3 Reasons Why Banning 'Assault Weapons' Is a Terrible Idea

A ban won’t stop mass shootings, but it will hinder self-defense.

The specter of a federal "assault weapons" ban is once again haunting the land. Here are three reasons why any such federal action is a terrible idea.

1. There is no agreed upon definition of "assault weapon."

Politicians looking to enact stricter gun control laws have always struggled to define what exactly constitutes an "assault weapon." It's like the famous line about identifying pornography: "I know it when I see it." Unfortunately, this feckless approach guided the drafting of the 1994 Assault Weapons Ban and is once again threatening the rights guaranteed by the Second Amendment.

Consider these two versions of the Ruger Mini-14 from a technical perspective:

Both are mechanically identical. They fire the same cartridge; they have the same effective range, the same rate of fire, and the same mechanical accuracy. But under the 1994 Assault Weapons Ban (AWB), only one of these guns, the lower one in the photograph, was banned as an "assault weapon" due to the folding stock and pistol-grip design. Features like a folding stock or muzzle brake have little effect on the function of a firearm. Yet these cosmetic components were explicitly restricted as "common characteristics" of assault weapons in the language of the 1994 law. And despite the ban on the "assault" version, the fixed-stock Mini-14 was classified as a "firearm with legitimate utility" that could be sold by any licensed retailer. None of the features included or exempted in the AWB have any bearing on the lethality or mechanical function of the firearm itself.

Further clouding the issue are contradictory definitions for firearms in state and federal firearms codes. California's laws (the supposed model for gun control) are so complex that even honest compliance can lead to significant legal problems. Scott Kirschenmann found that out when he contacted the California Department of Justice to register his lawfully assembled firearms. As a result of his good-faith attempt to follow the law, he was arrested and charged with 18 counts, including felony possession of an illegal firearm. Thankfully, his case was ultimately dismissed, though not before some of his firearms were destroyed by law enforcement.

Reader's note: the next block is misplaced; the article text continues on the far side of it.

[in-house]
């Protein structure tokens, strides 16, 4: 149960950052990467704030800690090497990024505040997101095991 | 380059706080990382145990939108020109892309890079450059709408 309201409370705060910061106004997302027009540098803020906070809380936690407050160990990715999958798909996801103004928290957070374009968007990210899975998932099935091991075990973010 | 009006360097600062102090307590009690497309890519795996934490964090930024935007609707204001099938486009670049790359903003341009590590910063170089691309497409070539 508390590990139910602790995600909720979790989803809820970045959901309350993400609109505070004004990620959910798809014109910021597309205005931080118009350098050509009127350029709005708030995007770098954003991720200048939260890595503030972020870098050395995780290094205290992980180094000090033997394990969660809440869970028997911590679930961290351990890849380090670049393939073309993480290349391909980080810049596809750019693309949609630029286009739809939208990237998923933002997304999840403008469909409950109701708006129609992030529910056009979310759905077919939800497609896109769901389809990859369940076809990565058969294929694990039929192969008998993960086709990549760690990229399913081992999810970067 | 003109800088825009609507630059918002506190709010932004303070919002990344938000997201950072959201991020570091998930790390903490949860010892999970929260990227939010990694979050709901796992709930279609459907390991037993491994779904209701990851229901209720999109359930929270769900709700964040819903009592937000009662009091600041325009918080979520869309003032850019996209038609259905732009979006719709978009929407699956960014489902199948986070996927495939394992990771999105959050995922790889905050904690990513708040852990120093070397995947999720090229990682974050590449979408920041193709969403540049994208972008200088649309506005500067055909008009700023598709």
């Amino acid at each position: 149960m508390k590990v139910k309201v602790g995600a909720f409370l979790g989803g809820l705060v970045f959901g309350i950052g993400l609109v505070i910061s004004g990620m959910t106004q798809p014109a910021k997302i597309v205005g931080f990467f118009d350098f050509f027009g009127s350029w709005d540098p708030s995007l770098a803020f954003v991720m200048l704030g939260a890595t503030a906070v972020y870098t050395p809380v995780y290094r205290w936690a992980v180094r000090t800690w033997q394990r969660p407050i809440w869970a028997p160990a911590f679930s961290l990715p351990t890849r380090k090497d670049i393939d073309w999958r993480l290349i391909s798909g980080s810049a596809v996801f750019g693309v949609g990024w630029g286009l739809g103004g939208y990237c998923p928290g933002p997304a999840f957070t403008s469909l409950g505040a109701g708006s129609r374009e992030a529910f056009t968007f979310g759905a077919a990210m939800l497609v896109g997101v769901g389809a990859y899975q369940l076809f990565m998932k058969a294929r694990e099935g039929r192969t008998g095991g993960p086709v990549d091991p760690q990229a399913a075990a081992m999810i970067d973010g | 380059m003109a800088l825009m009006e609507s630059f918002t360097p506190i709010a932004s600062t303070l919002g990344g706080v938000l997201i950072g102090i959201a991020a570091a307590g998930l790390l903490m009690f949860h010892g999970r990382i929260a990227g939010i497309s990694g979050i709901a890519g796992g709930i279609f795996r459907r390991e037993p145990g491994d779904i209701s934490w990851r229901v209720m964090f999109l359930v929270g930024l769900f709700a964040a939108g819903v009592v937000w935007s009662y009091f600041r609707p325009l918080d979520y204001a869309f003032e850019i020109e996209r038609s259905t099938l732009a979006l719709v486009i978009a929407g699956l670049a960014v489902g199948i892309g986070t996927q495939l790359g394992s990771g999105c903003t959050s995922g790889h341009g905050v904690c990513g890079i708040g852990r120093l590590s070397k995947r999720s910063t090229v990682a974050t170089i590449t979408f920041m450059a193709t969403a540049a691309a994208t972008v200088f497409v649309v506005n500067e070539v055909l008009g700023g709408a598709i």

Even gun control advocates can get in trouble. Scott-Dani Pappalardo made a video of himself destroying his AR-15. In the course of that destruction, he inadvertently created a highly illegal, short-barrel rifle. Fortunately for him, he was not brought up on charges.

2. Banning "assault weapons" won't stop mass shootings.

Gun control groups insist "assault weapons" like the Mini-14 or AR-15 are the cause of mass shooting violence in America and must be regulated accordingly. A very broad definition of "mass shootings" compiled by the Gun Violence Archive tabulated 465 fatalities across 417 incidents in 2019. Those deaths represent about 2.8 percent of the 16,425 total homicides that year. Rifles were used in only 6 percent of all gun-related homicides in that same year. Many of these incidents were more commonplace types of criminal activity, such as shootouts over drugs or gang turf. Few of these incidents constitute a "shooting spree" of indiscriminate violence. Rare randomized killing sprees get disproportionate news coverage and politicians rush to the soapbox to proclaim that they are taking decisive action.

While we may not comprehend the motives for these tragedies, we can learn from them by deconstructing some of the more notorious ones. It might surprise some to learn that the presence of a semi-auto rifle is not a common denominator in the bloodiest mass shootings.